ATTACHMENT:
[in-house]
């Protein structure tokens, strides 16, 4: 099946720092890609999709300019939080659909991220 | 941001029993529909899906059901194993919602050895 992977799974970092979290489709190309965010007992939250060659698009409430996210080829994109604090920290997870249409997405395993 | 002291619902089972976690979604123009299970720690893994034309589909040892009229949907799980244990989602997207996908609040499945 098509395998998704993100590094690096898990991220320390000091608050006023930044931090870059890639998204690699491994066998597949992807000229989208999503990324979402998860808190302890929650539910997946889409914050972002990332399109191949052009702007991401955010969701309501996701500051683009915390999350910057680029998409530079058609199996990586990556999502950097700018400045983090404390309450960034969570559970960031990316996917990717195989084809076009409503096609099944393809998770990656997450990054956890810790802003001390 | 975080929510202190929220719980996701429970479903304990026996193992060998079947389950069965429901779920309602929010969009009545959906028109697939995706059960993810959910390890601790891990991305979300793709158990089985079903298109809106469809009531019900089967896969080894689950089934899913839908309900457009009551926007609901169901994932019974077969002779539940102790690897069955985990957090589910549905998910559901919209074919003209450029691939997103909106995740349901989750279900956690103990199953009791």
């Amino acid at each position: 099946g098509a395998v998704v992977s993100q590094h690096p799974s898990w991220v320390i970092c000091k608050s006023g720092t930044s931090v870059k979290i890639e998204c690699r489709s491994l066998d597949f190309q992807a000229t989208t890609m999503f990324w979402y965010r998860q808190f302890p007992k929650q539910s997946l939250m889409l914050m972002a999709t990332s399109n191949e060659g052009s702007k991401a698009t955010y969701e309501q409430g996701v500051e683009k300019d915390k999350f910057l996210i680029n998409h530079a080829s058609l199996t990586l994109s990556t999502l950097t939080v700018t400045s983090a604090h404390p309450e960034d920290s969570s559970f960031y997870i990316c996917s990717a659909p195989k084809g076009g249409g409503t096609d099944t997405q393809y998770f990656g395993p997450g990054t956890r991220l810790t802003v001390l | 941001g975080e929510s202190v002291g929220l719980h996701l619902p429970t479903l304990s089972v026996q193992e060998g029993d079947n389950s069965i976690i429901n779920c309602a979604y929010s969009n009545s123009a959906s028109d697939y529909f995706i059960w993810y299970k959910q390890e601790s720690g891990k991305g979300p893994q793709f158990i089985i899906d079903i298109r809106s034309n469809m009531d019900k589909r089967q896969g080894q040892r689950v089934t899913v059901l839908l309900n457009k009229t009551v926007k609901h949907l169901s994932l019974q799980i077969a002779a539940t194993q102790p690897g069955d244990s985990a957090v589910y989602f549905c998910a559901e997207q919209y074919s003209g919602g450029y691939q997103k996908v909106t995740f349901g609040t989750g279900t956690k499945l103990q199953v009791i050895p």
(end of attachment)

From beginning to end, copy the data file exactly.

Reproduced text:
[in-house]
């Protein structure tokens, strides 16, 4: 099946720092890609999709300019939080659909991220 | 941001029993529909899906059901194993919602050895 992977799974970092979290489709190309965010007992939250060659698009409430996210080829994109604090920290997870249409997405395993 | 002291619902089972976690979604123009299970720690893994034309589909040892009229949907799980244990989602997207996908609040499945 098509395998998704993100590094690096898990991220320390000091608050006023930044931090870059890639998204690699491994066998597949992807000229989208999503990324979402998860808190302890929650539910997946889409914050972002990332399109191949052009702007991401955010969701309501996701500051683009915390999350910057680029998409530079058609199996990586990556999502950097700018400045983090404390309450960034969570559970960031990316996917990717195989084809076009409503096609099944393809998770990656997450990054956890810790802003001390 | 975080929510202190929220719980996701429970479903304990026996193992060998079947389950069965429901779920309602929010969009009545959906028109697939995706059960993810959910390890601790891990991305979300793709158990089985079903298109809106469809009531019900089967896969080894689950089934899913839908309900457009009551926007609901169901994932019974077969002779539940102790690897069955985990957090589910549905998910559901919209074919003209450029691939997103909106995740349901989750279900956690103990199953009791």
């Amino acid at each position: 099946g098509a395998v998704v992977s993100q590094h690096p799974s898990w991220v320390i970092c000091k608050s006023g720092t930044s931090v870059k979290i890639e998204c690699r489709s491994l066998d597949f190309q992807a000229t989208t890609m999503f990324w979402y965010r998860q808190f302890p007992k929650q539910s997946l939250m889409l914050m972002a999709t990332s399109n191949e060659g052009s702007k991401a698009t955010y969701e309501q409430g996701v500051e683009k300019d915390k999350f910057l996210i680029n998409h530079a080829s058609l199996t990586l994109s990556t999502l950097t939080v700018t400045s983090a604090h404390p309450e960034d920290s969570s559970f960031y997870i990316c996917s990717a659909p195989k084809g076009g249409g409503t096609d099944t997405q393809y998770f990656g395993p997450g990054t956890r991220l810790t802003v001390l | 941001g975080e929510s202190v002291g929220l719980h996701l619902p429970t479903l304990s089972v026996q193992e060998g029993d079947n389950s069965i976690i429901n779920c309602a979604y929010s969009n009545s123009a959906s028109d697939y529909f995706i059960w993810y299970k959910q390890e601790s720690g891990k991305g979300p893994q793709f158990i089985i899906d079903i298109r809106s034309n469809m009531d019900k589909r089967q896969g080894q040892r689950v089934t899913v059901l839908l309900n457009k009229t009551v926007k609901h949907l169901s994932l019974q799980i077969a002779a539940t194993q102790p690897g069955d244990s985990a957090v589910y989602f549905c998910a559901e997207q919209y074919s003209g919602g450029y691939q997103k996908v909106t995740f349901g609040t989750g279900t956690k499945l103990q199953v009791i050895p």